European Commissioner for Environment
Our natural capital is endangered
Launch by the world bank of initiative on natural capital accounting in the context of the ongoing Rio +20 conference / Rio de Janeiro
20 June 2012
Your excellences, Distinguished guests
We all came here because we recognize that the challenges are probably even bigger than they were 20 years ago. It is clear that resources trends in the 20th century cannot be replicated. But also that we know better how to address them, that there are ways of turning it into opportunities. This is why the EU is so serious about transformation into a greener, more resource efficient, circular economy. This combines growth with jobs, innovation and environmental protection and it can be – if well designed - beneficial for all.
This is part of our overall strategy - we call it "Europe 2020". It links environmental, social and economic - just as Rio. Process 20 years ago set out. Restoring natural resources, together with efforts to recycle and re-use materials and make production processes more effective are part of this equation. European Commission even set out a milestone which requires that by 2020 at the latest natural capital and ecosystem services will be properly valued and accounted for by public authorities and businesses.
And we wanted the same level of ambition to come out of this summit. It is clear to all that our natural capital is endangered, and that its continued depletion is threatening the long term supply of ecosystem goods and services that are essential for our livelihoods. It is also clear that this will first affect the poorest populations.
The Economics of this threat is also more and more clear, one example: overfishing- according to the TEEB study - is reducing the income from global marine fisheries by US$50 billion annually, compared to a more sustainable fishing scenario.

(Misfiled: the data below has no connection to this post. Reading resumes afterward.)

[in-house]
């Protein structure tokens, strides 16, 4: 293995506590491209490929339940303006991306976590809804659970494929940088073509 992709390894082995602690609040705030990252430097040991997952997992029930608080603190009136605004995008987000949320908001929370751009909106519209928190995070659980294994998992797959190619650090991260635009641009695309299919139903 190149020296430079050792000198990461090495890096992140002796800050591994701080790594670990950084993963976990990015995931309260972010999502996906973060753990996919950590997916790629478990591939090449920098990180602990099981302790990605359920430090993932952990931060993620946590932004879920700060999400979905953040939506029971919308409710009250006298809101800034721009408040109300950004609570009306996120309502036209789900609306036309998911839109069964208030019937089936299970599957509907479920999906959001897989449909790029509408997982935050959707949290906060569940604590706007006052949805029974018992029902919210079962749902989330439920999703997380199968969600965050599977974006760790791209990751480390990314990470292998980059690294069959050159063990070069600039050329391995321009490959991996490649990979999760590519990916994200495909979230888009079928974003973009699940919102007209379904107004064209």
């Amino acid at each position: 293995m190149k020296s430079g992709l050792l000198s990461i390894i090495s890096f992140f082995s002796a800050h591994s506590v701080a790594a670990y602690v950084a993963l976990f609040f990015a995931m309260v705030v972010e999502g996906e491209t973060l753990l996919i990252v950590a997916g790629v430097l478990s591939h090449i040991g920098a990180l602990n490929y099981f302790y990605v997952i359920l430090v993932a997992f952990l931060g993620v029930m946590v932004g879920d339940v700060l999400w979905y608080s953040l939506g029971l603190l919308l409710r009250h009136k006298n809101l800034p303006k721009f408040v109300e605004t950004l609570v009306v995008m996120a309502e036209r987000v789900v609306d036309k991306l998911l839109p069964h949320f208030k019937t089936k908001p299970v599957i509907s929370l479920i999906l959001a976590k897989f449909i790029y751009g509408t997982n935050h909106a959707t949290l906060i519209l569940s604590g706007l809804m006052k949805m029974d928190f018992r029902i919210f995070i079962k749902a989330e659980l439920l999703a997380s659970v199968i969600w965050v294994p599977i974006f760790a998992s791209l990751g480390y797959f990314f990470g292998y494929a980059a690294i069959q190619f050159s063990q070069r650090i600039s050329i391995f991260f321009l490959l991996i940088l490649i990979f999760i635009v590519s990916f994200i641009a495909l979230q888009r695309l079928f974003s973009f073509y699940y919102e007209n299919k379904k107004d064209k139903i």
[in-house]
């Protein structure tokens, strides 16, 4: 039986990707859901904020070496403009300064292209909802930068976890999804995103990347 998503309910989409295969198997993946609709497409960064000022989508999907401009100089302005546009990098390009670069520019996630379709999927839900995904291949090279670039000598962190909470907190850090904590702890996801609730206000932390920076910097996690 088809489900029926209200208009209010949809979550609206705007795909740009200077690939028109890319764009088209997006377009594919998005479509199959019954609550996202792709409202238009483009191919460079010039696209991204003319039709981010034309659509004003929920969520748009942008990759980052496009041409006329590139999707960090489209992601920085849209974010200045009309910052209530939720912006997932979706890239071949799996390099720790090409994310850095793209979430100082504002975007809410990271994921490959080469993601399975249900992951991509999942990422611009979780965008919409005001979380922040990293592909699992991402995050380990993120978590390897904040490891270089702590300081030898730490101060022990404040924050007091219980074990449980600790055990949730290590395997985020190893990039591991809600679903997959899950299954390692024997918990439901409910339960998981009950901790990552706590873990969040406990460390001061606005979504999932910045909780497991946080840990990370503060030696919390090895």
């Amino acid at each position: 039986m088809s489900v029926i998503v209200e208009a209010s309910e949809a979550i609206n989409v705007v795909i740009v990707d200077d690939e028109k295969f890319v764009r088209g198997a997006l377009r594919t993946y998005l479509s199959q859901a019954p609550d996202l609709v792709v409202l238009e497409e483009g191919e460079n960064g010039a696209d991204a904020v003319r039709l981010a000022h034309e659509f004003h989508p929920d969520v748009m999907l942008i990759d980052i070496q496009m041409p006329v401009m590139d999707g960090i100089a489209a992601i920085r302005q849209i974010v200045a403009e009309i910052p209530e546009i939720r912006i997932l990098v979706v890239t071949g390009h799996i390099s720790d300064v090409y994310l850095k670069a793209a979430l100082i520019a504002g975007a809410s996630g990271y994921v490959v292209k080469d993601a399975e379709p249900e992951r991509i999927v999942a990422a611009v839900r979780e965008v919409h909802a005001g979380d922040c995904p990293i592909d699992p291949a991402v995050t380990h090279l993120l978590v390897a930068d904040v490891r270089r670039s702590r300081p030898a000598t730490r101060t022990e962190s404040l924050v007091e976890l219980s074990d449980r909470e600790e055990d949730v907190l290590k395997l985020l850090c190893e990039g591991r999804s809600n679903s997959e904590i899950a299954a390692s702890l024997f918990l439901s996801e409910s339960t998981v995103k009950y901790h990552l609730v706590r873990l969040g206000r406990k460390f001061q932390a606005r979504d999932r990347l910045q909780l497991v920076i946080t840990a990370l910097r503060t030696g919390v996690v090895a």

In 2008 the TEEB1 Report warned: “The annual welfare loss generated by loss of ecosystems services will amount to 7% of the global annual consumption by 2050”.
And I think all of us today understand that one of key actions to avoid this loss is that we value must be properly recognised and measured in the market economy: "we cannot manage what we cannot measure".
This is already part of something we are doing across the EU, with some of our Member States even more advanced. It is because we believe integrating these values into accounting and reporting systems will help mainstreaming biodiversity concerns into decision-making.
The Europan Union Member States are engaged in a first mapping and assessment of ecosystems and their services, to be delivered by 2014. It will be the first analysis of EU natural environment in terms of economic, health and shared social value.
As agreed in Nagoya, this will ultimately lead to the valuation of ecosystems and their services, and the integration of these values in accounting and reporting systems at national and EU level.
We welcome that the UN Statistical Commission has adopted the "System of environmental-economic accounts" as a UN statistical standard this spring. The EU is already implementing the elements of this new standard.
We are looking forward to the next step on this: the further development of eco-system accounts. These accounts will tell us in hard figures how our economies and societies are depending on healthy and resilient eco-systems.
It is not only important to measure the natural capital and whether it's growing or shrinking, but also what we achieve with using it. Do we achieve economic growth? And what do we gain from this economic performance: a better life, better health, greater well-being and happiness? And is this sustainable for the generations to come?
GDP per capita tells us about performance, the real outcomes for people and their prospects for the future are not accounted for. The EU is advancing such metrics with its "beyond GDP" initiative since 2007.
We are also looking to actively work with the rest of the world on improving the knowledge base and evaluation of natural capital. We need to help those countries that a willing to go ahead. And this brings me finally to words of heartfelt thanks to the government of the United Kingdom, the World Bank and the Natural Capital Declaration for bringing us together. The President of European Commission has already expressed his political support to Mr Zoellick couple of days and I am happy to express our support today. It is an important initiative for the world.
And finally, just to add that the European commission is currently negotiating support the WAVES programme of the World Bank, and I will see that this is advanced as soon as I am back home.
The Economics of Ecosystems and Biodiversity.